By Dennis Overbye
It’s the beginning of a spectacular, almost circuslike end for NASA’s Cassini mission. For 12 years Cassini has been buzzing about Saturn, its rings and its moons. As a result we know that there are methane lakes on Titan and jets of water shooting from Enceladus, and the rings themselves have warps, ripples, hills twists and braids.
Now the Cassini spacecraft has gradually shifted into an orbit that takes it over the planet’s north and south poles and then down into a series of increasingly vertiginous-looking dives perpendicular to the plane of its buttery glowing rings.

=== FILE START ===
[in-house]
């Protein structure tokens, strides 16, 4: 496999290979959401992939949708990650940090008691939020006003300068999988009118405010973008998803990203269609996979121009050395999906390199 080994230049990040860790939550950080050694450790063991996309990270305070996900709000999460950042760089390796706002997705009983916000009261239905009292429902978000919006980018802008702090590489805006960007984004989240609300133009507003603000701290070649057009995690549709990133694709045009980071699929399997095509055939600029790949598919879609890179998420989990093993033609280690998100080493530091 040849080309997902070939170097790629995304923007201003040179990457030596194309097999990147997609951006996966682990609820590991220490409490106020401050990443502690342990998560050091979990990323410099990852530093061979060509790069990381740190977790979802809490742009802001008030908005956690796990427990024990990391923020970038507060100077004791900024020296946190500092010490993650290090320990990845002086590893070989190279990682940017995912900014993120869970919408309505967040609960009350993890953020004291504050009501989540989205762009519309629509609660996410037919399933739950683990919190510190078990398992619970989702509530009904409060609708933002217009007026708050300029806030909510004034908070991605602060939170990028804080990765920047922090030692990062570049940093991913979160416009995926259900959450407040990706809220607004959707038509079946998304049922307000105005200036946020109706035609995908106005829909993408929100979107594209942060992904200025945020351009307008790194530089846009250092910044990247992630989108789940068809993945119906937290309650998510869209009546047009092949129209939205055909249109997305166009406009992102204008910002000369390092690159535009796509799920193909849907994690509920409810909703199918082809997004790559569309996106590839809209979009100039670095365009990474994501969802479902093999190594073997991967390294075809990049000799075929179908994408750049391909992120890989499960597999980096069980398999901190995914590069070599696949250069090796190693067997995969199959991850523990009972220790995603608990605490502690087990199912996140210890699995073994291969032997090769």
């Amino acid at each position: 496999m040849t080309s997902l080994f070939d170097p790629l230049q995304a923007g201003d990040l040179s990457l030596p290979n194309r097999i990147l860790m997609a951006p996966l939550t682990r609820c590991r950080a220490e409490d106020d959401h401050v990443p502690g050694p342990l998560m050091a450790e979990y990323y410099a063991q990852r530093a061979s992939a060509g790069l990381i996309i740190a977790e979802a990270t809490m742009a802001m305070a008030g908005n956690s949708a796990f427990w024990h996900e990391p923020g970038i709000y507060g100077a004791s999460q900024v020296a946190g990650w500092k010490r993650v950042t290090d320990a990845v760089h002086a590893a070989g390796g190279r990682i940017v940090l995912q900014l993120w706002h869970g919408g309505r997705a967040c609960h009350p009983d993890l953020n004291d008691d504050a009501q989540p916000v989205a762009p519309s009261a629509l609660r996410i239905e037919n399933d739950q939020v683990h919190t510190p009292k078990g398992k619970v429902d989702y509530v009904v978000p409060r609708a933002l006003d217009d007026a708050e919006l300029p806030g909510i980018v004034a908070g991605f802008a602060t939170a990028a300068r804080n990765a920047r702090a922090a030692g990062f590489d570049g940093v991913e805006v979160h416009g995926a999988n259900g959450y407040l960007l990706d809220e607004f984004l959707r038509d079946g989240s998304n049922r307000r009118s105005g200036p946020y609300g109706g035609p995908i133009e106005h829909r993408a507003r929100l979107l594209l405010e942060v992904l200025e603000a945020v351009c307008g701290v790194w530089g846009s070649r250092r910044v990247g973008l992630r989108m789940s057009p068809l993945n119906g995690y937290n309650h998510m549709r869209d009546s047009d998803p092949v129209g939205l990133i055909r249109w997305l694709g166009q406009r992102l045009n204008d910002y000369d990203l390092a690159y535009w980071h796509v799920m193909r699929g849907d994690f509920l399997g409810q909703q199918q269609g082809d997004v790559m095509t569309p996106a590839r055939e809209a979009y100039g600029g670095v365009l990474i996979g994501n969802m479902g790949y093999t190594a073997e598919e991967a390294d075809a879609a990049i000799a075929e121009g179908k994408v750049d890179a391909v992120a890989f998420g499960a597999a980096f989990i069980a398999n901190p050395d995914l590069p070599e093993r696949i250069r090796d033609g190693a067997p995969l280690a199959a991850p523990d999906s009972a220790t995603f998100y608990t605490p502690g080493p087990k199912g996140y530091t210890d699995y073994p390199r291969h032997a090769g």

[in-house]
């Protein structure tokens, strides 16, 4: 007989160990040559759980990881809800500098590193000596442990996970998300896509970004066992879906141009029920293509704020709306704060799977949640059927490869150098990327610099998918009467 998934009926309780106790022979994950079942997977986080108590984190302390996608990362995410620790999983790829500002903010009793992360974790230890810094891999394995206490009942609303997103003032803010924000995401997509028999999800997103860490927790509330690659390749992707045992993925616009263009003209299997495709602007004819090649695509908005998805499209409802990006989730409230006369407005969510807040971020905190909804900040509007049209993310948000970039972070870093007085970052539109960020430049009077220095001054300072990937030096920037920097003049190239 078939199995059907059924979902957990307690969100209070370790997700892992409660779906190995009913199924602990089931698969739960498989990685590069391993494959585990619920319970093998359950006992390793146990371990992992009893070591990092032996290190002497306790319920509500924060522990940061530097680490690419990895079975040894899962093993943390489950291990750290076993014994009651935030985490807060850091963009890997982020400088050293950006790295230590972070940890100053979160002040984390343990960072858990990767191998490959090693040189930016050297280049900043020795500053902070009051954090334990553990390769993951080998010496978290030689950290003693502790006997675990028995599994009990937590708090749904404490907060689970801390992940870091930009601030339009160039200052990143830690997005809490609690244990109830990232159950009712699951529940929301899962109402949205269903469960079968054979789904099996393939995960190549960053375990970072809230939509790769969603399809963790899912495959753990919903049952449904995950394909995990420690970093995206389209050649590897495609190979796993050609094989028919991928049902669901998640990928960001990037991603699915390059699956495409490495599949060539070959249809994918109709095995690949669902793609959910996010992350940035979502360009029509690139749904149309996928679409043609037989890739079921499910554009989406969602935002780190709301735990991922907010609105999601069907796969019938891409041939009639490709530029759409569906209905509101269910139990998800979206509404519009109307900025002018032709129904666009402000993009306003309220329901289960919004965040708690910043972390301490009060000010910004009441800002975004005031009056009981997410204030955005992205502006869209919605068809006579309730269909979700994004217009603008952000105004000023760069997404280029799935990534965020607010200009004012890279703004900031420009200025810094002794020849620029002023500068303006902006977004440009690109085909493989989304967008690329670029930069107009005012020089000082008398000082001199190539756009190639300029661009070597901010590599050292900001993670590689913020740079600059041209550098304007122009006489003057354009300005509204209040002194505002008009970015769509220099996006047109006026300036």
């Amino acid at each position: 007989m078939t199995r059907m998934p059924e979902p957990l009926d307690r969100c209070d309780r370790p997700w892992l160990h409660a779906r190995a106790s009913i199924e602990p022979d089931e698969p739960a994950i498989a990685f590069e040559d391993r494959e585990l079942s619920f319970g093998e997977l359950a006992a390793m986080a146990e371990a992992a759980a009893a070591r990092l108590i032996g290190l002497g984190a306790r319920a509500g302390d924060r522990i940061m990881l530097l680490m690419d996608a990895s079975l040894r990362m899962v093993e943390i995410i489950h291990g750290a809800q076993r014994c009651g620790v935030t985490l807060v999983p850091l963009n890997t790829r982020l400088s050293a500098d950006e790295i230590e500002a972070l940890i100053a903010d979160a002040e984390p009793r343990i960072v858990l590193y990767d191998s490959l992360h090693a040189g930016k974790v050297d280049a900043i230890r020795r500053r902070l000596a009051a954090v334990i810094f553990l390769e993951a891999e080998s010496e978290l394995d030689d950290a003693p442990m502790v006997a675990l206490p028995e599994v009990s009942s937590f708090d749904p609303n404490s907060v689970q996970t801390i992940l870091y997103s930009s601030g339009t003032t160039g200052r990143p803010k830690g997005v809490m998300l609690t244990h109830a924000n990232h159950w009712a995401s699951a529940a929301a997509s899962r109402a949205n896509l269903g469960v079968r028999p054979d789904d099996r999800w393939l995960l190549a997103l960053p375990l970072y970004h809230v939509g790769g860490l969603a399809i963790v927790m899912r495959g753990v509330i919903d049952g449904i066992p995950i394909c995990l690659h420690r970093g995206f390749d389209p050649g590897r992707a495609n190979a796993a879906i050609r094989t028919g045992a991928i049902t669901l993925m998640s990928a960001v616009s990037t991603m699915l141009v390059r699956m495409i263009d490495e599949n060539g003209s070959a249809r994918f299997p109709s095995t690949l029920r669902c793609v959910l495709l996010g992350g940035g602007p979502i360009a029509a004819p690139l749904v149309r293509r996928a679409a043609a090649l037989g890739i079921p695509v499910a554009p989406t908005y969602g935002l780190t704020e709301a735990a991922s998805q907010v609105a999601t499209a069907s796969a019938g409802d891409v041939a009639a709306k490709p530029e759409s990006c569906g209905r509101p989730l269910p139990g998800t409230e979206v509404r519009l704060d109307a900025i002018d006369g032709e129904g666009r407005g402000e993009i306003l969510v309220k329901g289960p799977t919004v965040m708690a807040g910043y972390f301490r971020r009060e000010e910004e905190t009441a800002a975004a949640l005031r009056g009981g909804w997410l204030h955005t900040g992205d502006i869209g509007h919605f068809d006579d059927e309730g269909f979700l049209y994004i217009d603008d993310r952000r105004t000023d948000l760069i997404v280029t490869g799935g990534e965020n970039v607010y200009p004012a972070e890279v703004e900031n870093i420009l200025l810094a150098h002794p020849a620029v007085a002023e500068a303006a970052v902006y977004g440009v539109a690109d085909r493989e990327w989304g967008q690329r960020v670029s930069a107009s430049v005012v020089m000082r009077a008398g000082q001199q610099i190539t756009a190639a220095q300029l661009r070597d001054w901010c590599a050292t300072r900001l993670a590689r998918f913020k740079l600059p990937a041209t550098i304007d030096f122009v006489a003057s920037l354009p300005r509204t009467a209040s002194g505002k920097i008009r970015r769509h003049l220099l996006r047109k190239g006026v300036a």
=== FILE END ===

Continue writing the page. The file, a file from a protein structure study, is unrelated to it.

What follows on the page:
Starting on Wednesday, as shown here, with a gravitational nudge from the moon Titan, Cassini is set to commence a series of 20 dives just outside the outer edge of the main ring system. Along the way the spacecraft will try to sample ring particles and gases that live there in its vicinity, and pass only 56,000 miles above Saturn’s cloud tops.
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